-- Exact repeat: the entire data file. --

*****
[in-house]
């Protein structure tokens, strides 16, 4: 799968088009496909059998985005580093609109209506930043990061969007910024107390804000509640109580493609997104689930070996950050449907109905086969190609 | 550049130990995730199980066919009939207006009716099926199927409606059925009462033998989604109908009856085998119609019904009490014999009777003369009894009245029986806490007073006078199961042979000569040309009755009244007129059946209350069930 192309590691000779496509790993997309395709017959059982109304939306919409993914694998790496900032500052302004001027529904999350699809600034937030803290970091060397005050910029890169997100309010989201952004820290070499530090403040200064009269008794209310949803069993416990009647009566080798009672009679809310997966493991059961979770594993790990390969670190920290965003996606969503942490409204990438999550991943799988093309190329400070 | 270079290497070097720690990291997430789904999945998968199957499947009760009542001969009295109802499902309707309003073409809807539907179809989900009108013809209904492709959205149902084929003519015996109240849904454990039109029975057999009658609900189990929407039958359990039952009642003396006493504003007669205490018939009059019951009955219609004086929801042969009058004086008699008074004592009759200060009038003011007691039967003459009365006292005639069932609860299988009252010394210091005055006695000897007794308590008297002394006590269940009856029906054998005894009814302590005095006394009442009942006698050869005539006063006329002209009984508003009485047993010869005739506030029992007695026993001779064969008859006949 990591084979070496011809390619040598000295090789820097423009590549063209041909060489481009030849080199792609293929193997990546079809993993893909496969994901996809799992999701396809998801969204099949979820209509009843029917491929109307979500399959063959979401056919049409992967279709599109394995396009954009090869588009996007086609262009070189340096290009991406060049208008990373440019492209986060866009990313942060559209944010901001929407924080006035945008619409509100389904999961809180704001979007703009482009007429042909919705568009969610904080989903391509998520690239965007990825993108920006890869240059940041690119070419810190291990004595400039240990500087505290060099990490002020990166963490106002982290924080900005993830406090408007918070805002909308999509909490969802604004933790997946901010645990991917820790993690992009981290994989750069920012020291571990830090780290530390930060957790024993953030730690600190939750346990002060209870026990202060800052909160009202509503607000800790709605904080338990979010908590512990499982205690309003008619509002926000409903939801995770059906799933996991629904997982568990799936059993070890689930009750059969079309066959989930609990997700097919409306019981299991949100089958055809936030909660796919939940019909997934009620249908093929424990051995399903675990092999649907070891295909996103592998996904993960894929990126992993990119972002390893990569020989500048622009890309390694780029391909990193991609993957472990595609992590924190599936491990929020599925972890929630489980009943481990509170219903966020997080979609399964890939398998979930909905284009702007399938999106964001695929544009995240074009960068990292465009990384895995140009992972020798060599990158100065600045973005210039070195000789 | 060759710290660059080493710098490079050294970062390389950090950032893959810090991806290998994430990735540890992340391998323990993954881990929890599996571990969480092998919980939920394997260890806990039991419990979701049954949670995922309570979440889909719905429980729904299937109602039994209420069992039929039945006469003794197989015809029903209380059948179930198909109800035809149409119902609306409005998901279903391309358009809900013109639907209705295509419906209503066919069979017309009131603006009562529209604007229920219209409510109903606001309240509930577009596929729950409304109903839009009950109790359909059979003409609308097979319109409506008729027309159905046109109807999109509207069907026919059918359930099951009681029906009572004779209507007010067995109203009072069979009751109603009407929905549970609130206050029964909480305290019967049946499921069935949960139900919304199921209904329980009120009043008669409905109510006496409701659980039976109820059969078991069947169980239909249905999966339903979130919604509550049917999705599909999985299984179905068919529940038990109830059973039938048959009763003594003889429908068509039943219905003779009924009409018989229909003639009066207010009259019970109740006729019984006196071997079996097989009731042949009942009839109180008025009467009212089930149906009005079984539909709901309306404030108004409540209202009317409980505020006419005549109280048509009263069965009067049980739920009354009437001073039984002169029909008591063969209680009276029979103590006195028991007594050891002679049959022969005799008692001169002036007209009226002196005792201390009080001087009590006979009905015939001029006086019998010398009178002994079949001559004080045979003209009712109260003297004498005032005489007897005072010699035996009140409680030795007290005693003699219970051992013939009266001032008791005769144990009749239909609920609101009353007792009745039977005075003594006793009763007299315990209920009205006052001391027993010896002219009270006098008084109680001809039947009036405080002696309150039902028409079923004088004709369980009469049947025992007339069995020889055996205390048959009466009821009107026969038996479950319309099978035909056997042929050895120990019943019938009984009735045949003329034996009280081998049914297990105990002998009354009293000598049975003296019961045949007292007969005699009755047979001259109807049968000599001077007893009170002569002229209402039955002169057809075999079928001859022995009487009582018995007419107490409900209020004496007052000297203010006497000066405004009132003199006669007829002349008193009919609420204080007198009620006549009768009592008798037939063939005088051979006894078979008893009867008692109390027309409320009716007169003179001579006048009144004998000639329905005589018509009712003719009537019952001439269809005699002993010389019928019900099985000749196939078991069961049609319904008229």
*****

[in-house]
């Protein structure tokens, strides 16, 4: 799968088009496909059998985005580093609109209506930043990061969007910024107390804000509640109580493609997104689930070996950050449907109905086969190609 | 550049130990995730199980066919009939207006009716099926199927409606059925009462033998989604109908009856085998119609019904009490014999009777003369009894009245029986806490007073006078199961042979000569040309009755009244007129059946209350069930 192309590691000779496509790993997309395709017959059982109304939306919409993914694998790496900032500052302004001027529904999350699809600034937030803290970091060397005050910029890169997100309010989201952004820290070499530090403040200064009269008794209310949803069993416990009647009566080798009672009679809310997966493991059961979770594993790990390969670190920290965003996606969503942490409204990438999550991943799988093309190329400070 | 270079290497070097720690990291997430789904999945998968199957499947009760009542001969009295109802499902309707309003073409809807539907179809989900009108013809209904492709959205149902084929003519015996109240849904454990039109029975057999009658609900189990929407039958359990039952009642003396006493504003007669205490018939009059019951009955219609004086929801042969009058004086008699008074004592009759200060009038003011007691039967003459009365006292005639069932609860299988009252010394210091005055006695000897007794308590008297002394006590269940009856029906054998005894009814302590005095006394009442009942006698050869005539006063006329002209009984508003009485047993010869005739506030029992007695026993001779064969008859006949 990591084979070496011809390619040598000295090789820097423009590549063209041909060489481009030849080199792609293929193997990546079809993993893909496969994901996809799992999701396809998801969204099949979820209509009843029917491929109307979500399959063959979401056919049409992967279709599109394995396009954009090869588009996007086609262009070189340096290009991406060049208008990373440019492209986060866009990313942060559209944010901001929407924080006035945008619409509100389904999961809180704001979007703009482009007429042909919705568009969610904080989903391509998520690239965007990825993108920006890869240059940041690119070419810190291990004595400039240990500087505290060099990490002020990166963490106002982290924080900005993830406090408007918070805002909308999509909490969802604004933790997946901010645990991917820790993690992009981290994989750069920012020291571990830090780290530390930060957790024993953030730690600190939750346990002060209870026990202060800052909160009202509503607000800790709605904080338990979010908590512990499982205690309003008619509002926000409903939801995770059906799933996991629904997982568990799936059993070890689930009750059969079309066959989930609990997700097919409306019981299991949100089958055809936030909660796919939940019909997934009620249908093929424990051995399903675990092999649907070891295909996103592998996904993960894929990126992993990119972002390893990569020989500048622009890309390694780029391909990193991609993957472990595609992590924190599936491990929020599925972890929630489980009943481990509170219903966020997080979609399964890939398998979930909905284009702007399938999106964001695929544009995240074009960068990292465009990384895995140009992972020798060599990158100065600045973005210039070195000789 | 060759710290660059080493710098490079050294970062390389950090950032893959810090991806290998994430990735540890992340391998323990993954881990929890599996571990969480092998919980939920394997260890806990039991419990979701049954949670995922309570979440889909719905429980729904299937109602039994209420069992039929039945006469003794197989015809029903209380059948179930198909109800035809149409119902609306409005998901279903391309358009809900013109639907209705295509419906209503066919069979017309009131603006009562529209604007229920219209409510109903606001309240509930577009596929729950409304109903839009009950109790359909059979003409609308097979319109409506008729027309159905046109109807999109509207069907026919059918359930099951009681029906009572004779209507007010067995109203009072069979009751109603009407929905549970609130206050029964909480305290019967049946499921069935949960139900919304199921209904329980009120009043008669409905109510006496409701659980039976109820059969078991069947169980239909249905999966339903979130919604509550049917999705599909999985299984179905068919529940038990109830059973039938048959009763003594003889429908068509039943219905003779009924009409018989229909003639009066207010009259019970109740006729019984006196071997079996097989009731042949009942009839109180008025009467009212089930149906009005079984539909709901309306404030108004409540209202009317409980505020006419005549109280048509009263069965009067049980739920009354009437001073039984002169029909008591063969209680009276029979103590006195028991007594050891002679049959022969005799008692001169002036007209009226002196005792201390009080001087009590006979009905015939001029006086019998010398009178002994079949001559004080045979003209009712109260003297004498005032005489007897005072010699035996009140409680030795007290005693003699219970051992013939009266001032008791005769144990009749239909609920609101009353007792009745039977005075003594006793009763007299315990209920009205006052001391027993010896002219009270006098008084109680001809039947009036405080002696309150039902028409079923004088004709369980009469049947025992007339069995020889055996205390048959009466009821009107026969038996479950319309099978035909056997042929050895120990019943019938009984009735045949003329034996009280081998049914297990105990002998009354009293000598049975003296019961045949007292007969005699009755047979001259109807049968000599001077007893009170002569002229209402039955002169057809075999079928001859022995009487009582018995007419107490409900209020004496007052000297203010006497000066405004009132003199006669007829002349008193009919609420204080007198009620006549009768009592008798037939063939005088051979006894078979008893009867008692109390027309409320009716007169003179001579006048009144004998000639329905005589018509009712003719009537019952001439269809005699002993010389019928019900099985000749196939078991069961049609319904008229």